The Mitford sisters’ literary talents and political affiliations made them a collective icon of British high society as it shapeshifted through the 20th century. Deborah, the late Dowager Duchess of Devonshire, was the youngest of the six siblings and the last survivor, and a selection of her possessions is up for auction on March 2 at Sotheby’s following her death 18 months ago at the age of 94.
Debo, as she was known, married wisely, avoided politics, adored animals and decorated Chatsworth, one of England’s finest stately homes. She remained an icon up until her death, which makes this auction a prime hunting ground for treasures. The duchess herself was no stranger to top-notch hand-me-downs. She decorated Chatsworth partly from its storerooms after moving there in the 1950s, approaching it as the best interior designers do and reacting to what the house’s character had to say.
The duchess was photographed by Mario Testino and Cecil Beaton (the photographic exhibition Never a Bore: Deborah Devonshire and Her Set by Cecil Beaton, will be staged at Chatsworth from March 19, 2016 to January 3, 2017) but it was Bruce Weber who created her most recognisable portrait when he captured her sensationally feeding chickens while dressed in a Balmain gown (first picture). The iconic photograph conveys her personal aesthetics: grand yet farmy, and with a sense of humour. Her collections of ephemera are as idiosyncratic as her style – the dominance of miniature animal figurines in the Sotheby’s catalogue is impossible to overlook, their unapologetic kitsch trumped only by her girlish collection of Elvis memorabilia.
The sale promises treasures for the buyer with contemporary tastes too. Two collections of leafware pottery (£400-£600 and £200-£300, second picture) will catch the eyes of timely style hunters after Tory Burch relaunched the original designs last year. A sparkling collection of hardstones and minerals (£1,000-£1,500) is very du jour, as are the botanical artworks (£600-£3,000) painted by Debo’s daughter Emma Tennant. Some Victorian pieces – a striped sofa (£800-£1,200) and two découpage screens (£600-£800, third picture) – could be styled to look either classic or cool. High-value items to be had include a Japanese gilt and lacquered figure from the Meiji period (£20,000-£30,000) and a George II-style gilt and marble hall table (£8,000-£12,000).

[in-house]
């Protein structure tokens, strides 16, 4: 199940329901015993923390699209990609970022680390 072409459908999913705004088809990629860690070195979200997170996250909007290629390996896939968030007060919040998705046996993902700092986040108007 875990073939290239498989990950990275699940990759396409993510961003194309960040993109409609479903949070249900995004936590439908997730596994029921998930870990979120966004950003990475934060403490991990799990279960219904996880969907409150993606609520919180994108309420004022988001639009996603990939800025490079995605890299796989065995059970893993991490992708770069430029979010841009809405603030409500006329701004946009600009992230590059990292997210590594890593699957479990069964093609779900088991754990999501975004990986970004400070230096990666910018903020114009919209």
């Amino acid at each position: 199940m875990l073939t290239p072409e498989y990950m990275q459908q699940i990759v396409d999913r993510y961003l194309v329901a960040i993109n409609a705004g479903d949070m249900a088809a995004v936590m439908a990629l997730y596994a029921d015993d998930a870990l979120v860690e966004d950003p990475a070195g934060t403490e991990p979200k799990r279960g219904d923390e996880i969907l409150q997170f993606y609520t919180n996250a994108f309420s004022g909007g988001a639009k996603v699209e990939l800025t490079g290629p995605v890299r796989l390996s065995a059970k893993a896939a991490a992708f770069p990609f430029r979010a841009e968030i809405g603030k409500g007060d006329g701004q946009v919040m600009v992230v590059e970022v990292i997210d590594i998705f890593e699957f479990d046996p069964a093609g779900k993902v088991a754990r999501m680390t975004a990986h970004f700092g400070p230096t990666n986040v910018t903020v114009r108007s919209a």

The duchess’s jewels deserve special attention – among them 19th-century rings set with emeralds (£300-£500) and turquoise and diamonds (£300-£350) and a modern spider brooch (£1,200-£1,500, fourth picture) in pearl and diamonds. Her 9ct gold Cartier powder compact (£2,000-£3,000) from 1946 is also special. Anyone looking to add to their library can browse the collection of art, architecture, history, interior decorating, farming, gardening or cookery books – organised by Sotheby’s into collected categories to be bought by the job lot (£100-£500).
Many of the Duchess’s belongings have links to other fabulous or well-known people. One signed Elvis postcard was a gift from Tom Stoppard when he came to stay, and her rare copy of Brideshead Revisited (£15,000-£20,000) is personally inscribed by her friend Evelyn Waugh. Alongside Winston Churchill and President Kennedy, figures like Lucian Freud and Duncan Grant populate her letters: both artists painted the duchess but only Grant’s portrait is up for auction (£2,000-£3,000, fifth picture).
In 2006, Madonna gave Debo a copy of Joan Didion’s book about coping with death, A Year of Magical Thinking. The queen of pop wrote in it, “I hope this book inspires you as much as it inspired me.” One bidder will be able to take this object, connecting three strong women, for a hammer price from £70.
These pieces weave a web of stories, and the tales themselves are priceless.